It is now possible to determine which patients have an increased chance of one day needing life support with mechanical ventilation. Researchers have developed a simple tool to predict an individual’s five-year risk of requiring this care.

The study, which appears in Journal of the American Geriatric Society, may assist physicians in facilitating discussions around advanced care planning with patients and their families.

The need for mechanical ventilation during critical illness represents an event of significant short- and long-term consequence. Patients requiring mechanical ventilation have approximately 30 percent hospital mortality rates, a substantial risk of near-term death. Older patients who survive hospitalization requiring mechanical ventilation experience a doubling of pre-hospitalization disability levels, with approximately 60 percent requiring discharge to skilled care facilities, and 70 percent dying within 12 months. During this process patients often lose the ability to participate actively in shared decision making about what types of medical care they would like to receive.

The study used data from the Framingham Heart Study, focusing on participants age 65 years or older who were enrolled in Medicare. The researchers assigned points to factors that were found to be strongly associated with needing life support, including older age, male gender, diabetes, hypertension, atrial fibrillation, moderate to severe alcohol use, chronic pulmonary disease and hospitalization within the prior year. They then developed a scoring system to estimate the probability of needing life support within a five-year period. They validated the accuracy of their model by using the scoring system on clinical data collected from a similar demographic of patients from the Intermountain Healthcare system in Utah.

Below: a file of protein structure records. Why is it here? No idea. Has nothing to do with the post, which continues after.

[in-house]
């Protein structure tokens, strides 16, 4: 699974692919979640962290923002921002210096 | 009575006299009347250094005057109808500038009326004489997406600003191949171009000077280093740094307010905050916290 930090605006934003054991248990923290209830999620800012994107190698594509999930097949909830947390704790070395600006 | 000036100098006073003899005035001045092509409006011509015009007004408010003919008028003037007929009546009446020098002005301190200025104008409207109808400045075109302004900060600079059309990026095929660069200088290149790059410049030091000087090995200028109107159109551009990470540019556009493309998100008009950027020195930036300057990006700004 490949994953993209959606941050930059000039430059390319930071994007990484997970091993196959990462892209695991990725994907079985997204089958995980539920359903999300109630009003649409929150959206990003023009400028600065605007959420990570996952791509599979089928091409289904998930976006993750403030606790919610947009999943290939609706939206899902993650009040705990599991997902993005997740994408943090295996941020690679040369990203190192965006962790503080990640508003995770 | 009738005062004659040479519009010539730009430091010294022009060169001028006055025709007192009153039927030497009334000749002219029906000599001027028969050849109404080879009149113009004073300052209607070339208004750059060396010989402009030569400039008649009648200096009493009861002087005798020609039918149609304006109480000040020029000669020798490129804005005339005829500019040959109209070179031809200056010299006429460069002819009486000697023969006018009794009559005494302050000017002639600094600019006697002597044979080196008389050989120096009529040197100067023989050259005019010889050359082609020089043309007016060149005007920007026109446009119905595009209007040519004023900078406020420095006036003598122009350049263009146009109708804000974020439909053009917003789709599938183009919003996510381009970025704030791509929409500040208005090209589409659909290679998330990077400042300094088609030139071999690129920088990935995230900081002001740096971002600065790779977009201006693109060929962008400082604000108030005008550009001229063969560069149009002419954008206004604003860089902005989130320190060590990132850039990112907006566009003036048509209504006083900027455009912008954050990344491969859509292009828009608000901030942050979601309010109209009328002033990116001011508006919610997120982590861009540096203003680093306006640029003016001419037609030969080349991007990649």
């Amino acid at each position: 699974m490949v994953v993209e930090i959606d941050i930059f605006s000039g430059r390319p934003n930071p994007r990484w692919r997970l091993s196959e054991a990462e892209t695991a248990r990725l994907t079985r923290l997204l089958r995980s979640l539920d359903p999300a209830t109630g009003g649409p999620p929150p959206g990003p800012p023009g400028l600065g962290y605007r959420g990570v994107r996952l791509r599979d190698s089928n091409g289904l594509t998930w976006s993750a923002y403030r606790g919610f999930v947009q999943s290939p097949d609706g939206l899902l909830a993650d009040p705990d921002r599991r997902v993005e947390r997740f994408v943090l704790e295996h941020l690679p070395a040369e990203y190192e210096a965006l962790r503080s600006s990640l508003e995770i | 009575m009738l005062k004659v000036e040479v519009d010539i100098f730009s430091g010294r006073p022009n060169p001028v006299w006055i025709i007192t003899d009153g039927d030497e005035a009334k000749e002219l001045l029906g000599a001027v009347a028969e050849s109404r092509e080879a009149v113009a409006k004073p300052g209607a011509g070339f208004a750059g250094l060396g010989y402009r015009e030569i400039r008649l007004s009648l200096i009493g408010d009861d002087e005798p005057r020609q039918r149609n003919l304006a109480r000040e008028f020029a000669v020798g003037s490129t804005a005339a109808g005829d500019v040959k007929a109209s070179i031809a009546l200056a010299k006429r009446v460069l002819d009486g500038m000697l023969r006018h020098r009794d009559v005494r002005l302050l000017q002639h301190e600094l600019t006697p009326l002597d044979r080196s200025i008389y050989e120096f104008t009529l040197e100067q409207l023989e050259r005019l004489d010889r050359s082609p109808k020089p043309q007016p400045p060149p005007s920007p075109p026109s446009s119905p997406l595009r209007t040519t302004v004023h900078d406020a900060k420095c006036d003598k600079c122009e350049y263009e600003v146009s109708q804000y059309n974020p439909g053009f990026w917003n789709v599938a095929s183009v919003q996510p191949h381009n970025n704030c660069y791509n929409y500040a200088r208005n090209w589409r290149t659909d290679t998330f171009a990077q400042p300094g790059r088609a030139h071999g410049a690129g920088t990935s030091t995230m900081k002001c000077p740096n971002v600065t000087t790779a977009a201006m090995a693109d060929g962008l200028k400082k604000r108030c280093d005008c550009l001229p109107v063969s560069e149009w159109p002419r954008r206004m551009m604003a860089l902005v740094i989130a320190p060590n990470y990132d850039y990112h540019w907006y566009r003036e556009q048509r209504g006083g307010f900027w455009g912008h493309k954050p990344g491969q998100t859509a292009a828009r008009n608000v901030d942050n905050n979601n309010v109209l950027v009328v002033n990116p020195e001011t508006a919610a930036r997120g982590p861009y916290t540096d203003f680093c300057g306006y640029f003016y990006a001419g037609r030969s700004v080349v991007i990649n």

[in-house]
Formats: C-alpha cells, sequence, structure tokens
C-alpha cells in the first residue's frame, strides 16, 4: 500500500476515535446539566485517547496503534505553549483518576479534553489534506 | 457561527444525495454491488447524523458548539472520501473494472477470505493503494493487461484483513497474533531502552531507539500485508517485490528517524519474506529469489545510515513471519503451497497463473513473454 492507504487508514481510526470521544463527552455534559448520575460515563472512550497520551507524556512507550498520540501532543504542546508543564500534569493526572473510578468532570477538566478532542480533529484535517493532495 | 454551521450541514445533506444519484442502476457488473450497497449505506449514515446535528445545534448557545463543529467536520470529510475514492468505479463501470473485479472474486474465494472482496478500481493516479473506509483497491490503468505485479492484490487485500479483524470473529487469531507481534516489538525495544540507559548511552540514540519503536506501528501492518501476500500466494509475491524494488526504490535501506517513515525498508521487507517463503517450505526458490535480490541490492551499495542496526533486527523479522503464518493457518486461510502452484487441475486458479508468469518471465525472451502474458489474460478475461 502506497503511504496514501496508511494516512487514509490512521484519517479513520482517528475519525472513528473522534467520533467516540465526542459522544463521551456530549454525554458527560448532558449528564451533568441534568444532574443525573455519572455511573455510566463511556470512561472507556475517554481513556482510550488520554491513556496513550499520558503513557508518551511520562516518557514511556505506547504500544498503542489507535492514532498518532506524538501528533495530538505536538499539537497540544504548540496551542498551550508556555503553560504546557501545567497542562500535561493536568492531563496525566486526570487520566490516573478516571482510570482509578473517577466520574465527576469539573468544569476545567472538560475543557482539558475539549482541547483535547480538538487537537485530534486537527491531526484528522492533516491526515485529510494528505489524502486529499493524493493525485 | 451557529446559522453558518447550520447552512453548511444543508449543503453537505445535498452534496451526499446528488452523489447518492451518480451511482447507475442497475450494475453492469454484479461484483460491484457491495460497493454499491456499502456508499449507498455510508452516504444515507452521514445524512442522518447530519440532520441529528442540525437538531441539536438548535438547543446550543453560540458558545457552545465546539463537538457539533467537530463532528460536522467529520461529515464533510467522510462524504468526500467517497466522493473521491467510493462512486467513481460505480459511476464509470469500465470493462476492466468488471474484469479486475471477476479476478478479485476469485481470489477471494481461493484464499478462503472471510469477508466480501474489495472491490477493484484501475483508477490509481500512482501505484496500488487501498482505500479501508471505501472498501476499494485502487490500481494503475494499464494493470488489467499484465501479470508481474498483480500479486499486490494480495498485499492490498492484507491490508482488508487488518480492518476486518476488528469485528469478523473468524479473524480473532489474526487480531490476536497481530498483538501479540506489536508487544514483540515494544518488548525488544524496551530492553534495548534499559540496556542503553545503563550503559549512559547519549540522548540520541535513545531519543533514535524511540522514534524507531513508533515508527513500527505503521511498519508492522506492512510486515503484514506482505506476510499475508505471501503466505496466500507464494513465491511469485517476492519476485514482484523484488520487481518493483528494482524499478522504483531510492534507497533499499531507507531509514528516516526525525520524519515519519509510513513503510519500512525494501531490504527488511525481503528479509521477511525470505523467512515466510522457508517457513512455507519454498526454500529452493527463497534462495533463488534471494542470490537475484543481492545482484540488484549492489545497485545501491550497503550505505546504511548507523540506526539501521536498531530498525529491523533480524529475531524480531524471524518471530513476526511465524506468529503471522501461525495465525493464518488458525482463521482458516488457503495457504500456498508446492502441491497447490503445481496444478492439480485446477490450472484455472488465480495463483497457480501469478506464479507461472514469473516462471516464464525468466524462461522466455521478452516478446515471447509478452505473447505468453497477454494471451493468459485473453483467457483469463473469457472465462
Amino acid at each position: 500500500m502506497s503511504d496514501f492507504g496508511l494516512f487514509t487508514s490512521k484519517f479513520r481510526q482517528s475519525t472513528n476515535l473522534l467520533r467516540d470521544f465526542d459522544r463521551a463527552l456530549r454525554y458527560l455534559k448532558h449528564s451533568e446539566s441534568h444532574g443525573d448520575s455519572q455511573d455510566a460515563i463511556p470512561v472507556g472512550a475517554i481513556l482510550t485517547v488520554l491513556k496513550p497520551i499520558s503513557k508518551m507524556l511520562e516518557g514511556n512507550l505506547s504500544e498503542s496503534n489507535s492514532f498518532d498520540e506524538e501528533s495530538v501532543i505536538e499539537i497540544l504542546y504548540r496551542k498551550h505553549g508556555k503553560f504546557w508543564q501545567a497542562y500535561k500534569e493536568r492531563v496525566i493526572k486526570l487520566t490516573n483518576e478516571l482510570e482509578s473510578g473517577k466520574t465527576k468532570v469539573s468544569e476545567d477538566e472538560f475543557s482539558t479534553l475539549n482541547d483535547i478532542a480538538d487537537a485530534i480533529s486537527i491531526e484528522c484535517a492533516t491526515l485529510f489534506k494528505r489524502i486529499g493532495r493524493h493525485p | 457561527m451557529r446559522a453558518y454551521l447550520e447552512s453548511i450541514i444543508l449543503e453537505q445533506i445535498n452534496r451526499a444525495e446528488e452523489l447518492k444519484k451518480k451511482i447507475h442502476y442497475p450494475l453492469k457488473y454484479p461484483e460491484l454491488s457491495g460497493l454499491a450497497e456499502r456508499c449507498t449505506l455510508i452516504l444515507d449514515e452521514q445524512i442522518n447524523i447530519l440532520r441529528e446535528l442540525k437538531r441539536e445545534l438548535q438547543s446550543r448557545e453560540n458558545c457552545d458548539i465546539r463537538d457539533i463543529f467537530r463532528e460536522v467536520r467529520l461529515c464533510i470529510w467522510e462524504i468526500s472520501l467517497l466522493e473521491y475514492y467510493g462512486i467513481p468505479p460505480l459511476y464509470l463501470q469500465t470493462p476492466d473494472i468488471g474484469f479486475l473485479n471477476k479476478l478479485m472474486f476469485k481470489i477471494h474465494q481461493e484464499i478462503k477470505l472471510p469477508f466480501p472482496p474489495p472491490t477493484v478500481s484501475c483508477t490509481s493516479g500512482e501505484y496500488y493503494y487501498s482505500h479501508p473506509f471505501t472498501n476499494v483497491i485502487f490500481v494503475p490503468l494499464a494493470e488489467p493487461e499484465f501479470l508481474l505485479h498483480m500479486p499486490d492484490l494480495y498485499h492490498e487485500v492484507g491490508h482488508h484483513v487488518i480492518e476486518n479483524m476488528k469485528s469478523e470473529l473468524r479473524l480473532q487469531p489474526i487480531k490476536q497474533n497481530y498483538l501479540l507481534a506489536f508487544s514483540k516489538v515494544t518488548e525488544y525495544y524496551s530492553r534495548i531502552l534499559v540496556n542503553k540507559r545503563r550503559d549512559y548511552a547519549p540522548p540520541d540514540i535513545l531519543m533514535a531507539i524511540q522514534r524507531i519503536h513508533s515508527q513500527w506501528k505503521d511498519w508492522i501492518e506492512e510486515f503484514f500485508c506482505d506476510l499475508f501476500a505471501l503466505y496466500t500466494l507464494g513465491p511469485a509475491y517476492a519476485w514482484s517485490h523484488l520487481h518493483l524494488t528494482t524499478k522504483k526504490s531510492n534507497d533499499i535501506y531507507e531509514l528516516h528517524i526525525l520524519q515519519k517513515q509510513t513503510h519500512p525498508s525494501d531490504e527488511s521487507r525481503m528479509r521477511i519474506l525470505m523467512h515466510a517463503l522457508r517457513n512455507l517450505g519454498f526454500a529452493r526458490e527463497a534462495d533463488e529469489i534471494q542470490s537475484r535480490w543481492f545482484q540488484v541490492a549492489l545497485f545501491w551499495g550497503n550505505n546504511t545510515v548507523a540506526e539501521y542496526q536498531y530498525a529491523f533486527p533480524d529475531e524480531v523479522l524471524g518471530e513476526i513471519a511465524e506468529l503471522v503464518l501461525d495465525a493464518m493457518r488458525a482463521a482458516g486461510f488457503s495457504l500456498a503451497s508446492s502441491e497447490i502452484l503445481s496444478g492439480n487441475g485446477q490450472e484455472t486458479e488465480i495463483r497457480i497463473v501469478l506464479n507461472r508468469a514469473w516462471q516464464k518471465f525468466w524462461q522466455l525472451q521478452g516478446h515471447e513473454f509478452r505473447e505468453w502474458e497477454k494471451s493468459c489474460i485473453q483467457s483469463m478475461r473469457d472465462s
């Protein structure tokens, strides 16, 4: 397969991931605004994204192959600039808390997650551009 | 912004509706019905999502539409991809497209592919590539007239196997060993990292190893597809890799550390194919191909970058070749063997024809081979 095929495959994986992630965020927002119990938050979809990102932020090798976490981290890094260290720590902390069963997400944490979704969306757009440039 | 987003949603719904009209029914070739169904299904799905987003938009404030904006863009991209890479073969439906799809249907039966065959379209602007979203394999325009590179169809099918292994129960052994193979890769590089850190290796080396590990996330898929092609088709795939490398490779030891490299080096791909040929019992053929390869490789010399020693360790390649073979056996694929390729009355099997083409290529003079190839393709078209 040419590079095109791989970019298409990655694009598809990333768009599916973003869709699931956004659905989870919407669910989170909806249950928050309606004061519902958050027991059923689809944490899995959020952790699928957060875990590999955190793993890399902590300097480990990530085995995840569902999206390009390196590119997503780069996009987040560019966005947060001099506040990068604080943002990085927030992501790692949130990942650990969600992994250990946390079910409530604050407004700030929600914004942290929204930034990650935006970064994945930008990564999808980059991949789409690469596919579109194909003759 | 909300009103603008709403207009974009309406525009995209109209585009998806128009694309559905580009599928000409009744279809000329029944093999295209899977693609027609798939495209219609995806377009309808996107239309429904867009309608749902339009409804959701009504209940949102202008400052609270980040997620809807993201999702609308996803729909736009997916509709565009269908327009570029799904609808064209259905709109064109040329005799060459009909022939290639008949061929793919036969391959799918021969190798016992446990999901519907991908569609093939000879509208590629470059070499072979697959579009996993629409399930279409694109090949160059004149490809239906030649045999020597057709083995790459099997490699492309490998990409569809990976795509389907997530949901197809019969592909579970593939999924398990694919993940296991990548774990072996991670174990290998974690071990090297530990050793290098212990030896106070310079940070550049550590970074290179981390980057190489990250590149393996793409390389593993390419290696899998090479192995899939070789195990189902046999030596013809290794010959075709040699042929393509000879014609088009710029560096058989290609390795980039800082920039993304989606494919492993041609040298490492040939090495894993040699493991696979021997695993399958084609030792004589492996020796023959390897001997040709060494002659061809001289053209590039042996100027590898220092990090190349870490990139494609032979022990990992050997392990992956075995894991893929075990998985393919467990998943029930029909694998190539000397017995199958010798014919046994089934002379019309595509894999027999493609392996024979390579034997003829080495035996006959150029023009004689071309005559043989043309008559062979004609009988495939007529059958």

“We anticipate that a tool that improves the identification of people who are at risk for needing life support will allow for better communication between patients, family and physicians regarding patient wishes should these patients become incapacitated by critical illness,” explained corresponding author Allan Walkey, MD, MSc, assistant professor of medicine at Boston University School of Medicine. “Improved early communication may lead to later care more in-line with patient wishes, increasing patient autonomy and improving our ability to care for patients,” added Walkey who is also a pulmonary, allergy, sleep & critical care physician at Boston Medical Center.

The researchers hope this tool will assist physicians in correctly identifying individuals who are at high risk for requiring advanced life support, and allow meaningful discussions to occur that might allow patients and families to better prepare for a severe illness that requires support with a mechanical ventilator. They believe further study is needed to determine whether clinical implementation of a mechanical ventilation risk score would improve preparation for critical illness, including advance care planning.

Funding for this study was provided by the National Institutes of Health/National Heart, Lung, and Blood Institute (Walkey K01-HL116768, Benjamin 2R01HL092577), National Institutes of Health (Framingham Heart Study N01-HC25195), and National Institute of General Medical Sciences (Brown K23-GM094465).

 

Source: Boston University School of Medicine